He was raised in a small, fly-in First Nation of Kingfisher Lake. The first-term New Democrat is from the Northern Ontario riding of Kiiwetinoong, which is two-thirds Indigenous.

“I’m speaking for marginalized people. Everyday people. That’s part of me, speaking for people that never had a voice here,” Mr. Mamakwa said.

Read here to learn more about Sol Mamakwa and his role in government.

NDP MPP Sol Mamakwa. (Photo by Chris Young for The Globe and Mail)

Chris Young/The Globe and Mail

Evening Update is written by Sierra Bein. If you’d like to receive this newsletter by e-mail every weekday evening, go here to sign up. If you have any feedback, send us a note.

Your Globe

Build your personal news feed

  1. Follow topics and authors relevant to your reading interests.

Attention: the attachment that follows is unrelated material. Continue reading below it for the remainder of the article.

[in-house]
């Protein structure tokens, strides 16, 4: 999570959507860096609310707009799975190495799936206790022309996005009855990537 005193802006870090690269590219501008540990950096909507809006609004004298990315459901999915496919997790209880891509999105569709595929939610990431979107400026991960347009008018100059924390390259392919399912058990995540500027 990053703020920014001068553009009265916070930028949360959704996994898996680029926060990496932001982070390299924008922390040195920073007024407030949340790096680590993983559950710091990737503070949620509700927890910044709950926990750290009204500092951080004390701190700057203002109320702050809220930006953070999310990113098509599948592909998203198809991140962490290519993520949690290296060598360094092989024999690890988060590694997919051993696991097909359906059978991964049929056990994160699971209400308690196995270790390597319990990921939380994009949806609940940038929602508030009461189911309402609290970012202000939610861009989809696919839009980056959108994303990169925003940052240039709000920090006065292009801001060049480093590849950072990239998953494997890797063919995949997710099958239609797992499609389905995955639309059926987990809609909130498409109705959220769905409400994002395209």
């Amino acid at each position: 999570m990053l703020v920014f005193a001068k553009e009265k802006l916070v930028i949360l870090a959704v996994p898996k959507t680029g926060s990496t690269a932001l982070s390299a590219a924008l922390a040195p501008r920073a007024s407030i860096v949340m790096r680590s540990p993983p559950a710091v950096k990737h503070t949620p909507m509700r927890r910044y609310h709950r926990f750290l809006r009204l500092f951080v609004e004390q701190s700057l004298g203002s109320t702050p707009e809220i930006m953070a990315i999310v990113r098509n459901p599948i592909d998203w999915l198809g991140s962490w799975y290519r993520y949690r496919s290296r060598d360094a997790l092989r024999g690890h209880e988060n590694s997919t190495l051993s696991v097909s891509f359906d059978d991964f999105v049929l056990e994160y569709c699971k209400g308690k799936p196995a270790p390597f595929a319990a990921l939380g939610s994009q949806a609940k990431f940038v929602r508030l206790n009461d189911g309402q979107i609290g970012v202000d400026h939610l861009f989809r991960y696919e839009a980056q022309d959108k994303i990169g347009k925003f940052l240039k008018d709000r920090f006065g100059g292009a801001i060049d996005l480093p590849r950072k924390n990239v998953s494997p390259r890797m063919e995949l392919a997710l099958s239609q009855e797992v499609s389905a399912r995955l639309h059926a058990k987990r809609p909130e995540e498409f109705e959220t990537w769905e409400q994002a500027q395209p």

2. Check your Following feed daily, and never miss an article. Access your Following feed from your account menu at the top right corner of every page.

Follow topics related to this article:

View more suggestions in Following Read more about following topics and authors
Report an error Editorial code of conduct
Due to technical reasons, we have temporarily removed commenting from our articles. We hope to have this fixed soon. Thank you for your patience. If you are looking to give feedback on our new site, please send it along to feedback@globeandmail.com. If you want to write a letter to the editor, please forward to letters@globeandmail.com.